Shahid remembers beta-testing her first batch. “It wasn’t bad but it wasn’t that great. It didn’t have a really good lather to it. And I didn’t care for the texture of it either. It was kind of super dry. I had to definitely test out a couple batches and incorporate different oils. So I started adding vitamin E oils and incorporated some cocoa butter in there.” By her estimation, she had achieved marketability—a soap that looked, smelled and otherwise behaved like good soap—after five batches. “I don’t like doing anything I can’t stand behind,” she says. “I wouldn’t put it out if I didn’t take joy to it myself.” She has since sold close to 100 bars—via her Facebook page but also at events where she was able to set up a table.

If you place a premium on natural ingredients, the best thing about soapmaking is how unmistakable those ingredients can be. The rose petals and lavender buds Shahid uses are actually visible. Appropriately, she masts her Facebook page with a logo underscored in leaves, vines, and red berries.

She wasn’t necessarily surrounded by these things growing up here, in a medium-sized city, but she used to bicycle the Farmington Canal trail as far as its confluence with Sleeping Giant, the rectilinear surroundings of Dixwell and lower Hamden giving way to rock shapes formed by retreating glaciers. “It’s a good mental clearer when you just want to submerge yourself in nature, unplug for a bit and just listen to some music. It felt very freeing riding up there. Kind of semi-isolated. You’ll see people passing by on their bikes, but it’s not like a middle of the city situation.”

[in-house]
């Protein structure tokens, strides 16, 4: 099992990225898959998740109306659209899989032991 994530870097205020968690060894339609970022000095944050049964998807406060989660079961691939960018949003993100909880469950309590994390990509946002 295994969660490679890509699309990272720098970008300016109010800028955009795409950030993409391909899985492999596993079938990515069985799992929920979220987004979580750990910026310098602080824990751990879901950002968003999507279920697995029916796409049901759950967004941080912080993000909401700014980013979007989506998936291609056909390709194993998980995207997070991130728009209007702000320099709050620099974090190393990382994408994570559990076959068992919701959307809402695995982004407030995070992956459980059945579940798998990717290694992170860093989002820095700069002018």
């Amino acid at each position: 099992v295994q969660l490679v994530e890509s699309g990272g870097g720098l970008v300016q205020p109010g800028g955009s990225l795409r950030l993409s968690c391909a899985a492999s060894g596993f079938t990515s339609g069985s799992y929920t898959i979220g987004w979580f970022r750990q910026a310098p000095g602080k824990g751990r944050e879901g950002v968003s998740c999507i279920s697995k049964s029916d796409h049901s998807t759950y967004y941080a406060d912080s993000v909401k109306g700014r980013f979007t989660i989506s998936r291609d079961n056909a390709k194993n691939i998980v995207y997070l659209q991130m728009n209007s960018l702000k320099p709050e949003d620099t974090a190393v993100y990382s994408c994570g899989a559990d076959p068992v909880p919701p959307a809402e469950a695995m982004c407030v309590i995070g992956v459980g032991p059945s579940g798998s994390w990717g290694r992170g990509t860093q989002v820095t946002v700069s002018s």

Soap could be made to transfer that sensation to the bathtub. But the natural elements in it could be highly practical too. Shahid’s most popular soap is based in charcoal, which she has found to be ideal for acne-prone skin. “The charcoal is used for clarifying the skin of impurities,” Shahid explains. “It’s very useful for that, for toning the skin, as far as discoloration.” Her charcoal soap doubles as an exfoliant, with one of its sides coated in walnut powder for scraping away dead skin. “I didn’t want to use a microplastic. A lot of exfoliate products use that. They’re not good for the environment. They don’t break down. We already got the sea turtles dealing with a lot of stuff as is.” The walnut powder also gave the soap what she thought of as the right degree of abrasion, less like sand than bark.

That one side of her soap could be a dedicated exfoliant was perhaps her biggest eureka moment, coming as it did with the realization that the bar mold could be used for more than simple shaping. “At the bottom of the mold,” Shahid explains, “I would put the exfoliate down… pour that in the bottom and spread it out as equally as possible so when I add the hot soap mixture on top of it, it will solidify at the bottom and settle down there.” This is also one way she adds color to the soap—for example, coating the bottom of the mold with pigmented mica powder to give her charcoal soap its shimmering gold stamp.

It’s a case of form following function, then competing for supremacy with it. The dilemma for her customers is the knowledge that the solid, artistic object in their hand is also going to dissolve there.

SAFfyre’s Herbal Butters
(203) 676-5297 | saffiyahshahid@gmail.com

Written and photographed by David Zukowski.